Study of Compound for Leukemia and Lymphoma Shows Promise
Madison, Wisconsin - Leukemia and lymphoma patients who have run out of treatment options may find new hope in the results of three clinical trials on a compound that targets a key cancer growth regulator.
The results of the multi-institutional studies, which included the UW Carbone Cancer Center, were published today in Blood, the journal of the American Society of Hematology.
Patients with blood cancers typically are treated with a combination of chemotherapy and immunotherapy, which uses the patient’s own immune system to fight the cancer. Over time, patients suffer harmful side effects from chemotherapy and may develop resistance to treatment.
The clinical trials examined the use of a compound called idelalisib in relapsed leukemia and lymphoma patients. Taken in pill form, the compound was given to patients with treatment resistant chronic lymphocytic leukemia (CLL), indolent non-Hodgkin lymphoma (iNHL) and mantle cell lymphoma (MCL).
“Idelalisib is in a new class of treatments that target specific mechanisms without the wide range and harmful side effects of chemotherapy,” said study author Dr. Brad Kahl, associate professor of medicine (hematology and oncology) at the University of Wisconsin School of Medicine and Public Health.
A Phase I study evaluated the safety and efficacy of idelalisib in more than 150 patients with CLL, iNHL and MCL. Before joining the trial, the patients had numerous treatments that failed to destroy the cancer or provide remission. The patients then were separated into disease cohorts and given varied doses of the compound.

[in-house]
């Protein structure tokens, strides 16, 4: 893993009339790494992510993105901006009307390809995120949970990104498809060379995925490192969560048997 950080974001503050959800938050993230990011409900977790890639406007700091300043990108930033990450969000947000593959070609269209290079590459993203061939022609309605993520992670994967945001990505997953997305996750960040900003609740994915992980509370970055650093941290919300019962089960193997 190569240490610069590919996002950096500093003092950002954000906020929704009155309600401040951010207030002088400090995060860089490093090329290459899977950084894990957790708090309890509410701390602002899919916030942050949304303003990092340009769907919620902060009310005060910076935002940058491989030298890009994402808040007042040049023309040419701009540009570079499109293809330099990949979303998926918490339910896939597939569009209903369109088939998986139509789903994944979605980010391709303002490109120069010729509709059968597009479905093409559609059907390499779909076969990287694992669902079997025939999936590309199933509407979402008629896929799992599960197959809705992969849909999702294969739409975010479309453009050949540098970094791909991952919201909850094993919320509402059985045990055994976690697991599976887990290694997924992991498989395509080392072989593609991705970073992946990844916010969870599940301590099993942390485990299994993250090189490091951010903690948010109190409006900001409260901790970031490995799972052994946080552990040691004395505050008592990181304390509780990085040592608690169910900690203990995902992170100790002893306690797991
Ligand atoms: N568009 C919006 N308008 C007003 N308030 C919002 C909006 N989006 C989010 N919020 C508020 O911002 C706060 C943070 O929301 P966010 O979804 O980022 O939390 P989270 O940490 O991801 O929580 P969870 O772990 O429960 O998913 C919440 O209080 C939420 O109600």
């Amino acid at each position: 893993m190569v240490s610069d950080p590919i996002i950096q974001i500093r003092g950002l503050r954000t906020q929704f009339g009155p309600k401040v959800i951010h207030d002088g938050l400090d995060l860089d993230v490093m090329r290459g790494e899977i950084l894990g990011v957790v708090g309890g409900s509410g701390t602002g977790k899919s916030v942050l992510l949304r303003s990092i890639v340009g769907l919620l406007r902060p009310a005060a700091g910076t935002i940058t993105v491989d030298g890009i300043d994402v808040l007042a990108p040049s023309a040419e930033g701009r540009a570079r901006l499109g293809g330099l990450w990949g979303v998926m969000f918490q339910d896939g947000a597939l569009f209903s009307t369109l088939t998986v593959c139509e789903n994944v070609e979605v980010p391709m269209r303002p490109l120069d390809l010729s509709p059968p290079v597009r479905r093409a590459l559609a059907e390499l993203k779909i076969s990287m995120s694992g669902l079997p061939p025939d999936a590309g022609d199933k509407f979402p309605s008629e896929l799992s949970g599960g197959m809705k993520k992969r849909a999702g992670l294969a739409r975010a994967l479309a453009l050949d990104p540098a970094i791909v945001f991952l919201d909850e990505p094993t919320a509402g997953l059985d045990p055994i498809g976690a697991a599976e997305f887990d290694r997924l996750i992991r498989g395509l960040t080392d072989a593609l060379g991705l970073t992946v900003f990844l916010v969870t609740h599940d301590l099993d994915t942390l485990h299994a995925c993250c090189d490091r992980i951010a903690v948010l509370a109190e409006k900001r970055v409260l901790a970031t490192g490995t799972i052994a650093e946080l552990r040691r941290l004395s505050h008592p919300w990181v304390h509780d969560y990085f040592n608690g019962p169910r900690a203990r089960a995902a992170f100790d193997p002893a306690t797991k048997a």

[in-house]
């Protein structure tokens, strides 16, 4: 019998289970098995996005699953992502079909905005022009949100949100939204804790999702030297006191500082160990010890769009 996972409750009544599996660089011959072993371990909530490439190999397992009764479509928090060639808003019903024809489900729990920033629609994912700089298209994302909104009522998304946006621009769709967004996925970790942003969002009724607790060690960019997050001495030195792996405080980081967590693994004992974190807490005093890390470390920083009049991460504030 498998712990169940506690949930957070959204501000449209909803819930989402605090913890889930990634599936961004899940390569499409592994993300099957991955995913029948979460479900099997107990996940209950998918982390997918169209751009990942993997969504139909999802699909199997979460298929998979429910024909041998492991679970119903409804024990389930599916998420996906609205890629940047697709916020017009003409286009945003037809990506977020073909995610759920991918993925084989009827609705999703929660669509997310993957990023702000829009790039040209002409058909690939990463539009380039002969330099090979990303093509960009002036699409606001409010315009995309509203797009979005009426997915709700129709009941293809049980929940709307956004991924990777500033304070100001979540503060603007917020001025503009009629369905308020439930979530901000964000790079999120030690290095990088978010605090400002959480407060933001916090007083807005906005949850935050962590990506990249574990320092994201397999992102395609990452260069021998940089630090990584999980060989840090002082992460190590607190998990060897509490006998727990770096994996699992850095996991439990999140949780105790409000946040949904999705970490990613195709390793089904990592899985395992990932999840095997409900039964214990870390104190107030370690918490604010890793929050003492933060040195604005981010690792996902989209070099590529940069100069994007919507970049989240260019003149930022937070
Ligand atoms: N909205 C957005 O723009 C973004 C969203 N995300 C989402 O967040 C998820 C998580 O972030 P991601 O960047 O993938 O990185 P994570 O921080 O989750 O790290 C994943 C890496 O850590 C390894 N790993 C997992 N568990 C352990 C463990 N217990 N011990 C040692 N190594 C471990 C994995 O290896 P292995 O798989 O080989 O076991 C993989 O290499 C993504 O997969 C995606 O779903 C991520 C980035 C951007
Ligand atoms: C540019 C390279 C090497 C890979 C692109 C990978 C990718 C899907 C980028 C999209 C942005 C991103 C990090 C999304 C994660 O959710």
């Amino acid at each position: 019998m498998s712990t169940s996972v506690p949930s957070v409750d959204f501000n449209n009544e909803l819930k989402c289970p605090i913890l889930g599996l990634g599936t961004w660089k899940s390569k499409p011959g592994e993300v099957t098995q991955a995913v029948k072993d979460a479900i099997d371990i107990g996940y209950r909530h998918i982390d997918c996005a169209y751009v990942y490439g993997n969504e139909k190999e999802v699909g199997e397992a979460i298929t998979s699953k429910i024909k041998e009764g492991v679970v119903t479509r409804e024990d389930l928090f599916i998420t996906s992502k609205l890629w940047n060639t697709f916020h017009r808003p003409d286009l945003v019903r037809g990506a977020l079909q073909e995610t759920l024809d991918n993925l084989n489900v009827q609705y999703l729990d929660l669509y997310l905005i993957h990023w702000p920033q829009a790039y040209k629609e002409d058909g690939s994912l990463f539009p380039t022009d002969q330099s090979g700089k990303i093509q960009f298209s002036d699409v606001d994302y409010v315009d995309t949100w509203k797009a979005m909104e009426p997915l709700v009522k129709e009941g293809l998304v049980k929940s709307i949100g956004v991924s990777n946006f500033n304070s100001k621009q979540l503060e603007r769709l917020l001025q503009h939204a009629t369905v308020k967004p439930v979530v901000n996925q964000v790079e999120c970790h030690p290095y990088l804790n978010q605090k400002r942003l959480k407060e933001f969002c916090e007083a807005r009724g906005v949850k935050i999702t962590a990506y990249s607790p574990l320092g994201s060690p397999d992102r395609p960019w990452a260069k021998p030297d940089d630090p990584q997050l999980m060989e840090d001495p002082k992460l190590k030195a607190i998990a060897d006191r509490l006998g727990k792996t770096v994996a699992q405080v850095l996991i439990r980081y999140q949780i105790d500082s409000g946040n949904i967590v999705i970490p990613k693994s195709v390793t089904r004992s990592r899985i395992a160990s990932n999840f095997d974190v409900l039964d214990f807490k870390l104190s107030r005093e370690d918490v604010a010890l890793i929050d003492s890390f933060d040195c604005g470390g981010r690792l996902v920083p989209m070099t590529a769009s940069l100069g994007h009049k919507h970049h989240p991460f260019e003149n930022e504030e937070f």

Study Results Bode Well for Future Research
The studies showed that 72 percent of CLL patients, 47 percent of iNHL patients and 40 percent of MCL patients achieved either a complete or partial response with few side effects. However, even though MCL patients had a high response rate, the response was not prolonged. Only 22 percent of MCL patients had an extended response to idelalisib.
Kahl said because of the short duration of response in MCL patients, idelalisib probably won’t be designated as a single-agent therapy for MCL.
“The path forward will likely include administering it in combination with other agents or developing second-generation P13 kinase inhibitors for the treatment of aggressive mantle cell lymphoma,” said Kahl. “This study offers a strong foundation for future research on idelalisib in this disease.”
Idelalisib is now under review by the FDA for treatment of iNHL.
Date Published: 03/10/2014